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Accept’s Wolf Hoffmann Reveals Band’s Two Most Rewarding Albums

With a career spanning decades, Accept has experienced many highs and lows. Recently, guitarist Wolf Hoffmann discussed his most personally rewarding album cycles during an appearance on Full Metal Jackie’s weekend radio show.

One unsurprising highlight was “Balls to the Wall,” which expanded their fanbase globally. Hoffmann also emphasized the importance of “Blood of the Nations,” the band’s comeback album featuring a new singer, which marked a significant turning point.

Hoffmann was also excited to talk about Accept’s latest album, “Humanoid.” He explained how the title reflects today’s tech-centric conversation, including themes in new songs like “Frankenstein” and the similarly styled AC/DC-esque track “Straight Up Jack.”

The guitarist expressed his appreciation for working with producer Andy Sneap and noted the music industry’s changes as the band approaches its 50th anniversary.

It’s Full Metal Jackie. Joining us is Wolf Hoffmann from Accept. The band has a packed year ahead. Please tell us about naming the album “Humanoid” and the challenges you face in this tech-heavy world.

We found that this topic is very current, with everyone talking about AI and overwhelming technology. When the song “Humanoid” was written, we didn’t think too deeply about it. But once all the songs were finished, we realized this was the most relevant topic and made it the album title.

It’s on a lot of people’s minds, isn’t it?

Wolf, another song off the record is “Frankenstein.” What inspired this, and how does it tie into the “Humanoid” theme?

Funny enough, Frankenstein could be seen as an antique version of a humanoid. There’s an overlap, but it was unintentional. Uwe Lulis came up with the core concept and handed it over to Mark Tornillo, who fleshed out the full story. It’s funny how things end up coinciding sometimes.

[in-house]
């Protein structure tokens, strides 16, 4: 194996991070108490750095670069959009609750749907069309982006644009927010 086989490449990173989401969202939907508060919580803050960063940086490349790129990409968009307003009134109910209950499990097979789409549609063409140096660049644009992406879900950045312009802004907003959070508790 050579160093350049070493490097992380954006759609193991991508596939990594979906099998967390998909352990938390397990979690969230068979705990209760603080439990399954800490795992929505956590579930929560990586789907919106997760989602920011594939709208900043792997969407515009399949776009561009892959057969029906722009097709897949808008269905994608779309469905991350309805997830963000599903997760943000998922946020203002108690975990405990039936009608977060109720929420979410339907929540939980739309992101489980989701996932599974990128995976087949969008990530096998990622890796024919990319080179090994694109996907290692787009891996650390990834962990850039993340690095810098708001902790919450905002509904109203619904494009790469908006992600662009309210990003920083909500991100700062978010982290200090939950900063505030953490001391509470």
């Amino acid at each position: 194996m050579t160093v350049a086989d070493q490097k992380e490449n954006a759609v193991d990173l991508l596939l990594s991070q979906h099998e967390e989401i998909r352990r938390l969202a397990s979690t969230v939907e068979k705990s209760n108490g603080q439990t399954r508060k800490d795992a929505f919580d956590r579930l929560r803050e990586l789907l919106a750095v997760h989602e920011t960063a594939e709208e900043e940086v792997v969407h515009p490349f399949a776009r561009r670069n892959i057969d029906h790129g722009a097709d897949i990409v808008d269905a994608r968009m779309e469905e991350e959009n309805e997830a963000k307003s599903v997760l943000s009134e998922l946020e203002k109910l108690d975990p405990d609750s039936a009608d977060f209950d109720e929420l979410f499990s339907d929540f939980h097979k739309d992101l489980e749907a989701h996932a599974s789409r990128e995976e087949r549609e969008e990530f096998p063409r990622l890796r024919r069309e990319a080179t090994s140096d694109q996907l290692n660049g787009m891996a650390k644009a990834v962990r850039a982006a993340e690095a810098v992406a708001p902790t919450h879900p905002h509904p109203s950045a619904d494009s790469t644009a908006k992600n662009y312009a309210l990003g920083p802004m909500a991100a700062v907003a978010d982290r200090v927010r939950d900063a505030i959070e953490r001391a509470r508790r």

Wolf, I have to share my love for “Straight Up Jack,” which has an AC/DC vibe. How did that song come about?

Mark sometimes writes lyrics first, without music. He sent the lyrics to us, and I really liked them. I initially struggled with the music but, once in the studio, Mark showed me how he envisioned it. It naturally turned into an AC/DC-inspired song, fitting perfectly.

Wolf Hoffmann of Accept on the show. This album pairs you with Andy Sneap again. What has made this working relationship so successful?

It just works. We are a great team and understand each other well from years of working together. It feels like a no-brainer. Like they say, never change a winning team, and we are winning with Andy. It’s a smooth process, and I hope we can continue forever.

Approaching your 50th anniversary, what changes have you seen in the music industry? What’s been better, and what’s worse?

The landscape has changed tremendously. When we started, the goal was to get a major label deal and sell millions of albums. Now, it’s all about digital downloads and streaming. The way music is distributed and consumed has changed completely. However, live performances remain largely the same. Touring, playing live shows, and connecting with the audience—those things retain their value, perhaps even more so now.

Regarding touring with KK’s Priest in the fall, what album cycle has been the most rewarding for you personally?

Two albums stand out: “Balls to the Wall” in 1984, which allowed us to break out internationally, and “Blood of the Nations” in 2009. The latter was significant as we reformed with a new singer, Mark Tornillo. It was a huge challenge, but the success of that album marked a new chapter in our career.

Wolf, great to catch up with you, and best of luck for what’s to come in 2024.

Thank you. We’re excited to return to the United States and tour with KK’s Priest. It will be an amazing experience, so come see us!

Source: Wolf Hoffmann interview